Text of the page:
#COVID19 Preprint Journal Club: “Toilets dominate environmental detection of SARS-CoV-2 virus in a hospital”

Another short #COVID19 Preprint with relevance to the built environment came out yesterday.  This one from a hospital in Nanjing, China where they collected 107 samples from the air and various surfaces.  Most of those were negative (RT qPCR as usual) but most of the positives were found in the bathroom.   Abstract below:   Abstract …

Short study suggesting aerosol transmission of #COVID19 via air-conditioning

Just saw this pre-print “COVID-19 Outbreak Associated with Air Conditioning in Restaurant, Guangzhou, China, 2020“.  Very short, very to the point.   Evidence that droplet transmission happened in this particular outbreak via the ventilation within a building.  Abstract below:   During January 26–February 10, 2020, an outbreak of 2019 novel coronavirus disease in an air-conditioned restaurant …

#COVID19 Journal club at #microBEnet. SARS-CoV-2 in Hospital Rooms of Infected Patients

Another quick COVID19 Journal club in the Built Environment.  This study (“Detection of Air and Surface Contamination by Severe Acute Respiratory Syndrome Coronavirus 2 (SARS-CoV-2) in Hospital Rooms of Infected Patients”  combined air and surface sampling to look at the distribution of the virus in a healthcare setting with infected patients.  This is another RNA-based …

A #COVID19 in the Built Environment preprint: shedding in a hospital

A preprint came out yesterday entitled “Transmission Potential of SARS-CoV-2 in Viral Shedding Observed at the University of Nebraska Medical Center“.  They looked at actual virus shed by patients in a healthcare setting (as opposed to artificial virus aerosols).  They found widespread contamination of surfaces and objects in the room… but all of the detection …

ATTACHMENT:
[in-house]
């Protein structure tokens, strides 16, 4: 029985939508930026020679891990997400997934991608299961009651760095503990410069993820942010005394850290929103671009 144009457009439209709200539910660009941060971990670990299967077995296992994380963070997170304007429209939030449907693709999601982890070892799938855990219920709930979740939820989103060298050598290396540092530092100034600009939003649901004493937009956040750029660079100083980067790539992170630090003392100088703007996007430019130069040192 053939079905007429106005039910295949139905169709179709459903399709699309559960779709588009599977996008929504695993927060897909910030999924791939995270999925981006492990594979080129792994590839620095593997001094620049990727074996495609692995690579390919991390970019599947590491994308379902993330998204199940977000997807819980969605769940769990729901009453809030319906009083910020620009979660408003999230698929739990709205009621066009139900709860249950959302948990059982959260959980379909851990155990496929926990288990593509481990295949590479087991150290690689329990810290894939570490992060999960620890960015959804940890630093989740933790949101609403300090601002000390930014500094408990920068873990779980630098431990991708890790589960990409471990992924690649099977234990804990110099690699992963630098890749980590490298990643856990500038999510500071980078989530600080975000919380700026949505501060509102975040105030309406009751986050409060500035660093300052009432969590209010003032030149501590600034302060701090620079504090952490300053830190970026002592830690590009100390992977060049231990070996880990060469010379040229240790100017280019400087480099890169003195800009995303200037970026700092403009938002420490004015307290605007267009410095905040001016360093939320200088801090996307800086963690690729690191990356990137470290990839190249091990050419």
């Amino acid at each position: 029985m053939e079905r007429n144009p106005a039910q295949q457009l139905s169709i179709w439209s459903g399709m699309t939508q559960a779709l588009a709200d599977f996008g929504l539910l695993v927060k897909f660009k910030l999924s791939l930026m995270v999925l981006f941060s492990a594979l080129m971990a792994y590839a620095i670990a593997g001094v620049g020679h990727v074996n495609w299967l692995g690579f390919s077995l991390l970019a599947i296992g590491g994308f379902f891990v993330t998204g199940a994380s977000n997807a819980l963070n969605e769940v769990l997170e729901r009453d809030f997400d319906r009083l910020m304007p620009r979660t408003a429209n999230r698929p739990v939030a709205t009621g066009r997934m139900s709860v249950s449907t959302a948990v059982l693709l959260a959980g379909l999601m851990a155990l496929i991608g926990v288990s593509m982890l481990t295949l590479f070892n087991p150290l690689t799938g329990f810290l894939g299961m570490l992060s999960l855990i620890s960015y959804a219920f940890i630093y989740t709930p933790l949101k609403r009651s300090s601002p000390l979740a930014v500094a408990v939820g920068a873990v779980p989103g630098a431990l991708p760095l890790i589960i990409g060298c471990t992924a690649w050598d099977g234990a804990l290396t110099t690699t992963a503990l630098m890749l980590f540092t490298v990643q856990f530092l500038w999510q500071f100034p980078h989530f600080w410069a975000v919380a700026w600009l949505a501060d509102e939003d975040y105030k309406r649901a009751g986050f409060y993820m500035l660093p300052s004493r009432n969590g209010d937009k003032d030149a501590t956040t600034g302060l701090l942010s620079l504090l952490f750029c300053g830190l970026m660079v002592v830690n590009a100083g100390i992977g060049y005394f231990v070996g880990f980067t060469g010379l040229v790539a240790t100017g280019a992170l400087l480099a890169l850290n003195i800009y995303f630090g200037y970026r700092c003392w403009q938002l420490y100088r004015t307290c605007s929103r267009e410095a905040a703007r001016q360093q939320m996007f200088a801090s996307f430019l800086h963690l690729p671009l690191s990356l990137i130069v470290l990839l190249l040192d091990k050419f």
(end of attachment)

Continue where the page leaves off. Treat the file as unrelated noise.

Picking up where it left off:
Detection of viral RNA, detection of infectious virus, and transmission risk are not interchangeable #COVID19

A short rant, precipitated by a Letter to JAMA that I was reading today. Detection of viral RNA DOES NOT EQUAL detection of infectious virus particles which DOES NOT EQUAL transmission risk.   Are all these things related? Of course.  Are they the same thing?  NO. This was prominent in the news recently with the finding …

Short, valuable preprint “Stability of SARS-CoV-2 in different environmental conditions”

This is a super-short preprint… just a letter and a few tables but contains some really useful information.  The authors looked at the viability (not just viral RNA!) of SARS-CoV-2 under different conditions including various surfaces, temperatures, and with various disinfectants. Example good news:  The virus is disinfected very readily Example bad news:  They detected …

Citizen Science Project on the Tomato Seed Microbiome

(cross posted to the UCD Microbiome SRP blog) What do you get when you combine UC Davis alumni, tomato seeds, and citizen science?   That would be Project GASP (“Germ”-ination Alumni Science Project).  I didn’t come up with the name, I swear.   This project, sponsored and paid for by the College of Biological Sciences at UC …

The #microbenet and BioBE Center stab at a review of COVID-19 and the Built Environment

(updated 4/7/20 with revised preprint and publication information) So late last week, the folks at the BioBE Center at the University of Oregon contacted us wanting to write a review of built environment considerations related to the 2019 Novel Coronavirus (COVID-19) outbreak.  We worked furiously on it for a couple of days and through the …

Story behind the paper: RtxA type 1 secretion system and other virulence factors in Legionella

So this work is a spinoff of a big project that we were involved in (but almost all of the work was done by Amy Pruden’s lab at Virginia Tech).  In the larger project, they examined the genomes of over 100 clinical isolates of Legionella pneumophila, as well as 10 clinical isolates from patients during …

Story behind the paper: Christensenlla genome analysis

So way back in 2014 a really interesting paper came out about a family of bacteria called Christensenellaceae, which was found to be the most heritable group in the human gut microbiome.  Furthermore this group (represented by Christensenella minuta) was furthermore associated with low BMI.  Most intriguingly, mouse work demonstrated that the injection of cultured …